Ruth opened the debate stating that whenever she talks to employers, housing is always the issue:
“For some nurses there has been some key worker housing, which was introduced to deal with market failure and to provide cheap housing, but that is all but disappearing. Those entering nursing will also face a mountain of student debt now that the Government have announced the scrapping of the NHS bursaries. The Royal College of Nursing survey recently showed that many nurses will leave London if they cannot afford anywhere to live, which will add to the problems in the NHS.”
Labour front bench spokesperson Teresa Pearce also spoke about the report noting that “four in ten members said they were likely to leave London in the next five years because the cost of housing is so high”.
Meg Hillier, Labour MP for Hackney South and Shoreditch proposed a solution saying:
“I suggest giving back to the Mayor the land that NHS Property Services took away from London, such as St Leonard’s hospital in Shoreditch. The Mayor should be allowed to turn that land into homes, and to count how many homes he can build in total, and how many are affordable or for key workers. That will do more for our city, those homes would be vital for our health workers, teachers and so many others.”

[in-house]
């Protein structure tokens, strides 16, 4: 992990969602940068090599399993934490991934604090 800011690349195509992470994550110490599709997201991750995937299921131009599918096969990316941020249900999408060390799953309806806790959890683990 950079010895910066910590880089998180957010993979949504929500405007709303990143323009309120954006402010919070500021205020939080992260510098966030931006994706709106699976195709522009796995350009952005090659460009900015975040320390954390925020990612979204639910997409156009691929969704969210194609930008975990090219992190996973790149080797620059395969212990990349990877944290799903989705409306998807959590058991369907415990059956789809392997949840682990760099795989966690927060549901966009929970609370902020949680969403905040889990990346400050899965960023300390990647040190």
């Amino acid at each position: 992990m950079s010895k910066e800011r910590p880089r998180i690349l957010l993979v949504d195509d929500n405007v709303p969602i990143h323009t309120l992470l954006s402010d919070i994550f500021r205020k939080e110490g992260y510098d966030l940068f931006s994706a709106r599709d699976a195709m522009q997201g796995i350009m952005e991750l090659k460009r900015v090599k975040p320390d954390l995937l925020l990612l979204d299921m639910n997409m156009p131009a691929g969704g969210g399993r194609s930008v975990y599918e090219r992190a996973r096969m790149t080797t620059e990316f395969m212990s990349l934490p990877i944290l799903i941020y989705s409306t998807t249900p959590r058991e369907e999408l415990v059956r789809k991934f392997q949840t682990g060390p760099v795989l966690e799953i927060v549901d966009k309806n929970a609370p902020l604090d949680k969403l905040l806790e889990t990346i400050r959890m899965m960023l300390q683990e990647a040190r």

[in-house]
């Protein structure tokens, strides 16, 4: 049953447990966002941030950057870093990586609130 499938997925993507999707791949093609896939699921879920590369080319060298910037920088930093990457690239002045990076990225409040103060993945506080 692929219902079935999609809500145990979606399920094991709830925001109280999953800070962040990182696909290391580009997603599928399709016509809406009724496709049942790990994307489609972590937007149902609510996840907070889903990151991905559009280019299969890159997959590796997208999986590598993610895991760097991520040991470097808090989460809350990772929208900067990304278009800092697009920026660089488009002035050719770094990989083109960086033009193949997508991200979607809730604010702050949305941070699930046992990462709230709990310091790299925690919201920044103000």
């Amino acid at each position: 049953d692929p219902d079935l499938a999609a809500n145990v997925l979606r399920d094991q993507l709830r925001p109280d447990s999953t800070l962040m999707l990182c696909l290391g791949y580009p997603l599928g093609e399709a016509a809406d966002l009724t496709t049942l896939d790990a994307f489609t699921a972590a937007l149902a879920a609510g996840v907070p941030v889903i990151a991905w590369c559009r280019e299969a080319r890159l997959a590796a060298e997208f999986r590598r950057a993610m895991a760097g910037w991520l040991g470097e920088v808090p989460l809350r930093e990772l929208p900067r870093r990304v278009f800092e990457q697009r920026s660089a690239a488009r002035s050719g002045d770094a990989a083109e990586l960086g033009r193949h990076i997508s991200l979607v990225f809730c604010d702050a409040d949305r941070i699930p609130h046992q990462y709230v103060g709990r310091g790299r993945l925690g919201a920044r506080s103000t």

High costs combined with sluggish growth in pay are creating a recruitment crisis in London nursing. Nearly three quarters of those who responded to the survey said government decisions on nurses’ pay have made it more difficult for them to live in London, and 76% said housing costs take up a bigger share of their income than five years ago.
There was also further coverage of the report on the Independent Nurse website, including comment from RCN Welfare Officer Claire Cannings. See the RCN London Housing Survey results in full.